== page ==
Vermont Art Guide #5


In This Issue

In our roundup of News & Notes from Vermont’s art community, we report on City Market’s choice of muralists for their new South End Burlington location, the new director at the Vermont Arts Council, Johanne Durocher Yordan‘s Mobile Gallery, and the re-opening of an art park after renovations.

In the issue’s editorial, “Art in Troubled Times”, Vermont Art Guide Editor Ric Kasini Kadour questions the value of art during times of social and political turmoil.

“I mention these events because, moving forward, this is the world in which we live and if art is going to be relevant to people, if art is going to serve a meaningful function in the day-to-day lives of people, then we need to understand that this is the world that art lives in as well.”

We take you to a cooperative space in Bristol Village that is building artist community. We head to Grand Isle to meet an artist making contemporary art with Raku. And we visit Ashley Roark’s studio at the Soda Plant in Burlington. Among other things, Roark makes collage out of pale muted papers and post-industrial office supplies.

The issue has a profile of Matt Neckers’ Mobile Museum. Neckers purchased “a dilapidated vintage camper off of Craigslist for $500” and spent a year turning it into the Traveling Mobile Museum. We’ve got the story.

We peek at Helen Day Art Center’s Annual “Exposed” Exhibition. Now in its 26th year, “Exposed. 2017” features internationally renowned sculptors alongside more than a few local favorites.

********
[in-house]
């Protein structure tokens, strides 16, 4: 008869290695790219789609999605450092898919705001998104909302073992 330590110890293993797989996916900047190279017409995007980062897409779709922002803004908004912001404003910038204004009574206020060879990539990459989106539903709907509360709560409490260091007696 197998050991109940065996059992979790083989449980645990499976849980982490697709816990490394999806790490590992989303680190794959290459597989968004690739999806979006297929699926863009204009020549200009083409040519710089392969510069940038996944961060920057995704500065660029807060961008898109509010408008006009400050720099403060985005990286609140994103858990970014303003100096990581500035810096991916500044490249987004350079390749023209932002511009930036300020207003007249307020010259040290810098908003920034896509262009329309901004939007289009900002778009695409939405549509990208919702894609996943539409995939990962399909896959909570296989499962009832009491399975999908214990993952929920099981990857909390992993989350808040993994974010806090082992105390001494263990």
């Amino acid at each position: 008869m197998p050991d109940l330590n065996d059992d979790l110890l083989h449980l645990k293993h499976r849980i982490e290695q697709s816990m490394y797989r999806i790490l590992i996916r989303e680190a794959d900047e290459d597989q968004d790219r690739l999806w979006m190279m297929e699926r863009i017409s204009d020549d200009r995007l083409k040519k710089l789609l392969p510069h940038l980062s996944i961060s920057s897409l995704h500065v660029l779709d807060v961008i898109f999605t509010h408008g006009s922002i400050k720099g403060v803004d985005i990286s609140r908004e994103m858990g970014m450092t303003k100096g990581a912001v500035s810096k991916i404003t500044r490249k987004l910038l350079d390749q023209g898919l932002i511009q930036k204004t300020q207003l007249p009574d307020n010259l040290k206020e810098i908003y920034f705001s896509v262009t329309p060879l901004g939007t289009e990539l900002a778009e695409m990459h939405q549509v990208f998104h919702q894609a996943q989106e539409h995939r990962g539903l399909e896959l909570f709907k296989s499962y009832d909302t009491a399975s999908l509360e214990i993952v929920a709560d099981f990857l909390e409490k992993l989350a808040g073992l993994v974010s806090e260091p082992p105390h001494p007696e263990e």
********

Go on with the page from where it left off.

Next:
In our story about Paul Sample’s Salute to Vermont being reinstalled at the Vermont History Museum, we conclude, “The mural is a testament to art’s ability to preserve and hold ideas over time. A visit to Salute to Vermont is an opportunity to reflect on where we came from and what our future holds.”

Floral, a photograph by George Bouret, is on the cover of Vermont Art Guide #5. Bouret is one of the artists featured in the exhibition “Connection: The Art of Coming Together” at the Vermont Arts Council Spotlight Gallery in Montpelier and in an exhibition-in-print inside the issue.

Vermont Art Guide publishes Exhibitions-in-Print as a way of disseminating critical ideas and documenting them for the future. This issue’s exhibition is a survey of contemporary Vermont art organized by artist networks rather than by aesthetics or media. As an experiment, curator Ric Kasini Kadour, editor and publisher of Vermont Art Guide, asked four artists or art professionals from different corners of the state to submit the name of an artist they feel is part of their community or network. He then went to those people and so on until he had enough people to fill the exhibition.The results of this experiment, as well as Kadour’s extensive commentary on the artists’ relationships and artwork, make up the Exhibition-in-Print.

Where to See Art is our curated list of 169 places to see art around the state. We pay particular attention to: Highland Center for the Arts in Greensboro | DaVallia-39 North Gallery in Chester | Two Rivers Printmaking Studio in White River Junction | The Kent Museum in Calais | River Arts in Morrisville | Brattleboro Museum & Art Center | Vermont Center for Photography in Brattleboro | Stone Valley Arts in Poultney | Brandon Artists Guild | Birds of Vermont Museum in Huntington.

and a Vermont Art Guide Artist Directory.

SPECIAL NOTE: Vermont Art Guide is a quarterly, printed magazine about contemporary art in Vermont. We have three goals: 1) To connect the entire state’s art community by sharing information about exhibitions and events. 2) To present a picture of Vermont art and art in Vermont, to tell our story. 3) To build an audience for Vermont art inside the state and out. We hope you will join us by subscribing to the print edition today!